Nuno Bettencourt Names One Guitar Pedal He Can’t Go Without, Explains Unusual Way He Uses It

Extreme guitarist Nuno Bettencourt, who’s also famous for his work in Rihanna’s live band, recently sat down with Guitar World to discuss one pedal he can’t go without. He was one of 60 guitar legends to answer this question.

However, things aren’t that simple with Nuno. Although the choice isn’t much of a surprise, there’s a very specific way that he uses the pedal. Nuno commented:

“I generally prefer going straight into my amp, except for this [Pro Co] Rat pedal that I’ve had for ages.”

Deconstructing Nuno's Extreme Guitar Tone

And here comes the twist:

“It’s supposed to be a distortion, but I turn the distortion all the way off. It’s there purely to tighten up my bottom-end, especially for single-note riffs like ‘Suzi (Wants Her All Day What?)‘ from ‘Extreme II: Pornograffitti.‘”

He also added:

“I’m the only guitar player in the band, so I want to cut through and sound big. The only way to get the response I need is through a Rat pedal. It’s been there since day one and ain’t going anywhere.”

And, as he explains, he simply can’t stand playing without it. And yes, he did make an attempt to go without his precious Rat but it just didn’t work out. Nuno continued:

“I tried playing without one and fuckin’ hated it! [Laughs] Other players think it’s not doing anything and would probably wonder if the battery is dead. It doesn’t change a single thing except for the tightness of the bass frequencies.”

Of course, when the time came for Nuno to get his signature amp model, he integrated a Rat-style circuitry in it. So not only did Randall NB King 100 come with this distortion circuitry but it also came without the need to put the Rat in front of it. But in case you ever see him using a Marshall amp, which seems to have happened recently, there’s most likely his precious Pro Co Rat in there as well.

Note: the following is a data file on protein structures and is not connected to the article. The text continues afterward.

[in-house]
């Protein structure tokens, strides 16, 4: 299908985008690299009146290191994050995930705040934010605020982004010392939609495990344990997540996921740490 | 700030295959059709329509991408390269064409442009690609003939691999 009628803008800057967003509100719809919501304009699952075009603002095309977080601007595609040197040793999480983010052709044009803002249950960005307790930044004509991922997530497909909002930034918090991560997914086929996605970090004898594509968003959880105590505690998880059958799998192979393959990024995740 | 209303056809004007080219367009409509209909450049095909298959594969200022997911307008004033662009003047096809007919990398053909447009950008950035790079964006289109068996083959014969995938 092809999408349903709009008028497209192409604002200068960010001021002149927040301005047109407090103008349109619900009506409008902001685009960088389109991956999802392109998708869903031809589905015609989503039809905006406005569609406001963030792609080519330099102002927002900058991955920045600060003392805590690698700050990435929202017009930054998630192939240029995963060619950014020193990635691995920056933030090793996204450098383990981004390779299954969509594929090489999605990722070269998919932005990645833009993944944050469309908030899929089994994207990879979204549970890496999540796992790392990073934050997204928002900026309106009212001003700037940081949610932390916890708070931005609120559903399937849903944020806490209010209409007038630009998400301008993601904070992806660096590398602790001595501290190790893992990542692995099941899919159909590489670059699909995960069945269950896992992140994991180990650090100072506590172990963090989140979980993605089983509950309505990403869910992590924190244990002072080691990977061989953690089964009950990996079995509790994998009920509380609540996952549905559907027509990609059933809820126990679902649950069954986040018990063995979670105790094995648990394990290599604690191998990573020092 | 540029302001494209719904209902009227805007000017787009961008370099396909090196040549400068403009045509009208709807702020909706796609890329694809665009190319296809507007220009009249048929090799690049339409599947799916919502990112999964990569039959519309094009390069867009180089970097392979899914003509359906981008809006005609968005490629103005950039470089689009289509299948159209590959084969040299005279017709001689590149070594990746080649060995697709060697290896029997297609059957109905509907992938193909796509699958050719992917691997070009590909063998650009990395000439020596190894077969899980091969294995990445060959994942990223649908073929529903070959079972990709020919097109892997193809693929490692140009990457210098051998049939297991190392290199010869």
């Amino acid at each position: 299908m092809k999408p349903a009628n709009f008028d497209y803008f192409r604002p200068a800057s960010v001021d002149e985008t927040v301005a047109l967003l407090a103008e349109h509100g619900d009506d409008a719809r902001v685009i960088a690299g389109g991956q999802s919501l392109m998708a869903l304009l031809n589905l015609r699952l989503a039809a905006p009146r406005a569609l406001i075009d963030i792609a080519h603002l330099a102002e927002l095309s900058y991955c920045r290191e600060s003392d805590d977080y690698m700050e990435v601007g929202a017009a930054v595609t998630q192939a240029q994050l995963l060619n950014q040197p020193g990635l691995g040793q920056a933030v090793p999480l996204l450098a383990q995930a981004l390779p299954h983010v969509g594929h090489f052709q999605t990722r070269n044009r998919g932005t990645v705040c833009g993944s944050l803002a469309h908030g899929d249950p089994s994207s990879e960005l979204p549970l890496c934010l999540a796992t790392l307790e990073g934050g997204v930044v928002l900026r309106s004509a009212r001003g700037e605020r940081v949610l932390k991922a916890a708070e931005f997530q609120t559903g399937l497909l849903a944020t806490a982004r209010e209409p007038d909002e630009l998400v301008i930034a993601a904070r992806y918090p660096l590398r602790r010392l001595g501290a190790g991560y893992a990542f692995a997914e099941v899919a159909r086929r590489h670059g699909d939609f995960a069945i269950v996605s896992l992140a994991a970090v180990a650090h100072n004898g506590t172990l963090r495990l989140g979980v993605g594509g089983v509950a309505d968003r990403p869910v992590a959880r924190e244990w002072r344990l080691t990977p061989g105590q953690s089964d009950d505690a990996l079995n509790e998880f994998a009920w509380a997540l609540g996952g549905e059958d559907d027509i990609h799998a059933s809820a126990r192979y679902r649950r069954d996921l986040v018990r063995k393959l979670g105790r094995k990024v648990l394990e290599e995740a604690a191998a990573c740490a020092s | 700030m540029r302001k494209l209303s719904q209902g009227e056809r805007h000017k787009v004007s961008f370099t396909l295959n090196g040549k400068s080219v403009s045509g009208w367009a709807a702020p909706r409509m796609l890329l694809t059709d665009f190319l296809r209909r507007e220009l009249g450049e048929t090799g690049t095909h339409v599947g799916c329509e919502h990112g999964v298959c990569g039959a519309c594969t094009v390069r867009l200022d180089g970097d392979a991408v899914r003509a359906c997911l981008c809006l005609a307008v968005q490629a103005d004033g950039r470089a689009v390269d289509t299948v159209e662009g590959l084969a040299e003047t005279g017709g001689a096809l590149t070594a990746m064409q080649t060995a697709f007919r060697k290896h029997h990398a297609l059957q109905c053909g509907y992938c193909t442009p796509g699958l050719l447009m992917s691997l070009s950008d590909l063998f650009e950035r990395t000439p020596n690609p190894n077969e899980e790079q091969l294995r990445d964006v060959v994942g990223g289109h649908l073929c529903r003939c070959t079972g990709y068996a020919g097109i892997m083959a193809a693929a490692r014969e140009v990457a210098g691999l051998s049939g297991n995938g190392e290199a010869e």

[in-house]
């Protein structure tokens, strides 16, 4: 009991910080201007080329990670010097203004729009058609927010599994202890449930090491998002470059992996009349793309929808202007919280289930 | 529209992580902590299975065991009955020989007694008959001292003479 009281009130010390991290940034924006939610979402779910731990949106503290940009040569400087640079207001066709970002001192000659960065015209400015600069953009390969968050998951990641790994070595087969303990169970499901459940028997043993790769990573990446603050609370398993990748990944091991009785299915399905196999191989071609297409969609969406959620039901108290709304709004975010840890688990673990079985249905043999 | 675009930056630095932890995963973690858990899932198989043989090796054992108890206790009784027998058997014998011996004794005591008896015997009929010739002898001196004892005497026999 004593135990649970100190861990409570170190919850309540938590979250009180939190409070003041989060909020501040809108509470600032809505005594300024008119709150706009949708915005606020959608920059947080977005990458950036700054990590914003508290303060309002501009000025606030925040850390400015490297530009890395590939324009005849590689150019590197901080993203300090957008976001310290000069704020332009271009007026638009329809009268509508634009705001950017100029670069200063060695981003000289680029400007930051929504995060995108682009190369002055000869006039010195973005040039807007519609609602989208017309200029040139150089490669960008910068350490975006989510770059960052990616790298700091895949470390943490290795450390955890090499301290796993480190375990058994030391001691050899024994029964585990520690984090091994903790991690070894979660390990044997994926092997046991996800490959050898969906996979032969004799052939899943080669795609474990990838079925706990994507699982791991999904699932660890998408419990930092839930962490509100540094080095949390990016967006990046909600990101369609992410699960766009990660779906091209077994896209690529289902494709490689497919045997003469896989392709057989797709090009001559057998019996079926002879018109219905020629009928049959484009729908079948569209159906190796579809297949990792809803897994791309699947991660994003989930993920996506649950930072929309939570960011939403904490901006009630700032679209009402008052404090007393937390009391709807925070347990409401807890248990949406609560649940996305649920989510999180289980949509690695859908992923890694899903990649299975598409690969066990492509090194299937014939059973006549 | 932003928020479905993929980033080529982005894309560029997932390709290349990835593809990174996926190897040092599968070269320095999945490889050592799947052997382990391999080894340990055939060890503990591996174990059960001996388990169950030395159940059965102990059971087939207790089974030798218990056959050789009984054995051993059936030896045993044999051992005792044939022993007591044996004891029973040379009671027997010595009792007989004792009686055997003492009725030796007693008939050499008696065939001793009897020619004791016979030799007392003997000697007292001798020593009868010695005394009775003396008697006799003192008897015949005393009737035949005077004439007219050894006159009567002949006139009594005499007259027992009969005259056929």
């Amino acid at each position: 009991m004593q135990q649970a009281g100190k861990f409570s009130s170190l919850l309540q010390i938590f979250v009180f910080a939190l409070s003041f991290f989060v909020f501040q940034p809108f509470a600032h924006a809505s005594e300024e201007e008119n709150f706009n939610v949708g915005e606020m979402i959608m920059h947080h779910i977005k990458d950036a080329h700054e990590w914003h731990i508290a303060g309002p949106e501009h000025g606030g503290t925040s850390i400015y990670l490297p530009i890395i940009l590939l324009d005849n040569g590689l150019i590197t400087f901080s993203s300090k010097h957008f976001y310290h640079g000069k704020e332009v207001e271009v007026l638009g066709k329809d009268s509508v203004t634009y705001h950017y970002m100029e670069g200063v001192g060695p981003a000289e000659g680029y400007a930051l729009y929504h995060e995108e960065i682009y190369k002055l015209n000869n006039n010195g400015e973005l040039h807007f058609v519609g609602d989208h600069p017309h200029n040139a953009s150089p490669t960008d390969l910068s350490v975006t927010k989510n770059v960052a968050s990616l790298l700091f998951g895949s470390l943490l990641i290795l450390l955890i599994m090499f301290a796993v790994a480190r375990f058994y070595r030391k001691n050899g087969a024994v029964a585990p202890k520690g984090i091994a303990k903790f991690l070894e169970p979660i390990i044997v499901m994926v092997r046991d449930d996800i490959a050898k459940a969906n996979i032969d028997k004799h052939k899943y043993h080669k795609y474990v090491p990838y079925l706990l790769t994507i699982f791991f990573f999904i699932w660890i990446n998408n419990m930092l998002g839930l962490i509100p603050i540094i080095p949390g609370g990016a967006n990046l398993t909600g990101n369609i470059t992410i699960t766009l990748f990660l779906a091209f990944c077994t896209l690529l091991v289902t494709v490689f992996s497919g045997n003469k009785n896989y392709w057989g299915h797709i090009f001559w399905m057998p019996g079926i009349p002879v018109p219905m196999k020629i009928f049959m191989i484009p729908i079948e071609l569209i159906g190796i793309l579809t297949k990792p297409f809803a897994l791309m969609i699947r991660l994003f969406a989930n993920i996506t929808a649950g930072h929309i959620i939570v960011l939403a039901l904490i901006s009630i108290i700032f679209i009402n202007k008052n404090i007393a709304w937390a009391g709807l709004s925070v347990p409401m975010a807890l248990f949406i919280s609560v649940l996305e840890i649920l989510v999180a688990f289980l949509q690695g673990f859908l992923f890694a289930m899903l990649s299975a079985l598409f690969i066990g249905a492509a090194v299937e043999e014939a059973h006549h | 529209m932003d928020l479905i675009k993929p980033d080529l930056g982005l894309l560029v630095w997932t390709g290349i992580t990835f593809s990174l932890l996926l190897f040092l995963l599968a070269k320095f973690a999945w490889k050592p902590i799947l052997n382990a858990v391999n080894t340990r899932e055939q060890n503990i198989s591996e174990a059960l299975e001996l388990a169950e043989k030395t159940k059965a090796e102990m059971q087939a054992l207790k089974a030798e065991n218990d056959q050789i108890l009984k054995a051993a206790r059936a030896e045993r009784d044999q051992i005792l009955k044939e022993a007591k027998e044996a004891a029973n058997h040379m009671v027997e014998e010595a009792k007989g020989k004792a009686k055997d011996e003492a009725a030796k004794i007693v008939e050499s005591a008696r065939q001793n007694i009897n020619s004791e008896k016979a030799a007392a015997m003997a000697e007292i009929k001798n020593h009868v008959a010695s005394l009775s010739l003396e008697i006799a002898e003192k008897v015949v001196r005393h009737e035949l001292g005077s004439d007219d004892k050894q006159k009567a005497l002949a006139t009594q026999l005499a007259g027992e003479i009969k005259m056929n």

Randall NB King 112 Nuno Bettencourt Signature Combo | Playthrough Demo

In another recent interview, Nuno reflected on what it’s like to work with a mainstream pop star like Rihanna. Recalling one wrong impression he had about that sort of music, he said:

“I’m thinking, ‘How hard could that be? She’s a pop artist.‘ I was fucking wrong. It was difficult because — if you really listen to Rihanna stuff, which you should, it goes from reggae to a club track, to trap.“

“The hats you have to wear to really make it sound [good]… The musicians that you play with, they’re no fucking joke. These are musicians’ musicians… The greatest players in the world.”

Extreme - "Rise" (Official Video)

He also added:

“First I said, ‘Why would you need me? There’s no guitar.’ ‘That’s why we want you to come in.’ ‘So I get to be myself?’ ‘Yes, [bring out] your rig, rock out to great songs like ‘Umbrella’, make them heavy…’ It was amazing. I got to do so much with these tracks.“

“And when I got in that room, when I was playing with these guys, is they’re not playing it like [it is on] the album. They’re like, ‘Let’s make this thing. Let’s stretch a bit.’ Great keyboard players, great bass player. Everybody was amazing on that tour — background singers and Rihanna.“